Join Date: Feb 2019
Posts: 62
Default

Quote:
Originally Posted by shaney-_-m View Post
Oh and I haven't received an answer to the original question. I'm pretty sure if scar tissue was growing into the nerves then it would be pretty hard for the Botox to do its job though...

My right shoulder was droopy. It is much better now but it will get lazy at times. It is as much a strength issue as it is a neuromuscular issue. You must constantly keep it at the correct height consciously until it learns to unconsciously stay there. Meanwhile supplementing with strengthening of the upper trapezius and levator will help as well. Best of luck. In my case strengthening the neck and shoulder elevators and upward rotators has helped me tremendously.
Dontbeamelvin is offline   Reply With Quote
Old 09-20-2019, 03:40 AM   #10
shaney-_-m
Junior Member
 
Join Date: Sep 2019
Posts: 10
Default

It's not droopy as in I was born with it. In fact at times you can barely tell its lower than the other side. I was working at a factory and they had me on the same job for months on end. Before that, looking at my medical history, there was absolutely nothing.

The leg pain, it seems, is from the right scapula being pulled out of position by the weight of the shoulder and over stretching the muscles/nerves in the lower back.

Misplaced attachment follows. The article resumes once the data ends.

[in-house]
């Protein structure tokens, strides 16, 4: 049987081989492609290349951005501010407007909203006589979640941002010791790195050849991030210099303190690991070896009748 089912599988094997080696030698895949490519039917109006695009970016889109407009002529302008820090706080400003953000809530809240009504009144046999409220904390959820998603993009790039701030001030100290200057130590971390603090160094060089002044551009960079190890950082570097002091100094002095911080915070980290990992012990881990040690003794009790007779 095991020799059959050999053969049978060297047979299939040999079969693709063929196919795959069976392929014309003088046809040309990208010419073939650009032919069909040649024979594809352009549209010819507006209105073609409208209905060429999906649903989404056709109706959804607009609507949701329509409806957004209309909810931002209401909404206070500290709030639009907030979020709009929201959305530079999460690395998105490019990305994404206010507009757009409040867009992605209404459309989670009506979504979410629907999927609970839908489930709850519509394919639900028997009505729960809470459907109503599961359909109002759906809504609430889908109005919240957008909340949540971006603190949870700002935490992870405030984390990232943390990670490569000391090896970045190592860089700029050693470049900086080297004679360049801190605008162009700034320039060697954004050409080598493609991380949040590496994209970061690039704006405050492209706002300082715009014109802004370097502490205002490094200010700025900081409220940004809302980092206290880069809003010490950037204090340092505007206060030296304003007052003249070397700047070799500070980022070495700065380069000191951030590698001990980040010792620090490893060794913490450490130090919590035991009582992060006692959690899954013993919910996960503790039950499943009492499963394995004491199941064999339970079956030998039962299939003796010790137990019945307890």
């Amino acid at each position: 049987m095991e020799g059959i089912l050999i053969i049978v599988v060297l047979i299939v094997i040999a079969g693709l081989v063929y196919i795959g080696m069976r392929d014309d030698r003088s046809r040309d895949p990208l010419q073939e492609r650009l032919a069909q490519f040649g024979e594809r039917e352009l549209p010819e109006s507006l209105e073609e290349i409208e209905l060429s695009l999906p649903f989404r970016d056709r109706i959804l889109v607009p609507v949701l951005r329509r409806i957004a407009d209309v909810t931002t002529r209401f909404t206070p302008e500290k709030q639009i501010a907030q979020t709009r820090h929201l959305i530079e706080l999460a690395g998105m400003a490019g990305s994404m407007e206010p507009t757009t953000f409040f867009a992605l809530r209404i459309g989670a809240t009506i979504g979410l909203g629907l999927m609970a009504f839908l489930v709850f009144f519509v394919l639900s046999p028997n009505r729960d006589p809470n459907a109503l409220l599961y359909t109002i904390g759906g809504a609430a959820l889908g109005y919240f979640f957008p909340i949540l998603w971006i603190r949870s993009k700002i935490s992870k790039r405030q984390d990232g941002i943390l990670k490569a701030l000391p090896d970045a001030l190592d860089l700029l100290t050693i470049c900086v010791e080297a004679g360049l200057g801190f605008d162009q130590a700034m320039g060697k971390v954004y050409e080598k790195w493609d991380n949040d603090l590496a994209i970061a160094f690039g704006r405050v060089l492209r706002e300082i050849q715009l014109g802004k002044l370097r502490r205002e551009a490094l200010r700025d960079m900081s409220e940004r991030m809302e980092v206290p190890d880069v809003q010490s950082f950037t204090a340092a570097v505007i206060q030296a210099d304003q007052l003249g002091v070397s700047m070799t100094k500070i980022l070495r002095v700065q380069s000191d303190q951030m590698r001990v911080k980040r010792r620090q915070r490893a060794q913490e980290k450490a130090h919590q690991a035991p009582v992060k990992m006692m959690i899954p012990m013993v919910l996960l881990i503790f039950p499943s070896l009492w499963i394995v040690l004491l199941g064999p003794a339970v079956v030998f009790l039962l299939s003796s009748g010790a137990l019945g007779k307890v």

I did have an MRI on cspine which showed nothing. But when I put on the brace, I realised the lower shoulder was making me face slightly to the left. It was really weird and disorientating to face straight in front of me for the first time in 5 years. Really messed with my balance.

Could also contribute to leg pain, having spine slightly out of position for so long. I would like to see a chiropractor, just to have my posture analysed.

And thank you for the inspiration. I've had so many clinicians tell me it will be permanent so I'm not too optimistic it will be cured. "Able to cope" is what I'm aiming for...

Were you born with your droopy shoulder?
shaney-_-m is offline   Reply With Quote
Reply

Tags
botox, scar, surgeon, surgery, tissue

Thread Tools
Display Modes

Posting Rules
You may not post new threads
You may not post replies
You may not post attachments
You may not edit your posts

BB code is On
Smilies are On
[IMG] code is On
HTML code is Off


Similar Threads
Thread Thread Starter Forum Replies Last Post
Botox after Surgery!?! Eight Thoracic Outlet Syndrome 1 01-06-2016 07:20 PM
Surgery and Botox at same time brisco71 Thoracic Outlet Syndrome 0 01-13-2014 06:18 PM
Promising alternatives to botox and surgery boytos Thoracic Outlet Syndrome 0 10-05-2012 03:57 AM
Botox --> surgery question chroma Thoracic Outlet Syndrome 13 10-28-2011 09:15 PM


All times are GMT -5. The time now is 09:47 AM.
Brought to you by the fine folks who publish mental health and psychology information at Psych Central Mental Health Forums

The material on this site is for informational purposes only, and is not a substitute for medical advice, diagnosis or treatment
provided by a qualified health care provider. Always consult your doctor before trying anything you read here.


Powered by vBulletin • Copyright ©2000 - 2019, Jelsoft Enterprises Ltd.
Search Engine Optimisation provided by DragonByte SEO v2.0.31 (Lite) - vBulletin Mods & Addons Copyright © 2019 DragonByte Technologies Ltd.

vBulletin Optimisation provided by vB Optimise v2.7.1 (Lite) - vBulletin Mods & Addons Copyright © 2019 DragonByte Technologies Ltd.

All posts copyright their original authors Community Guidelines Terms of Use Privacy Policy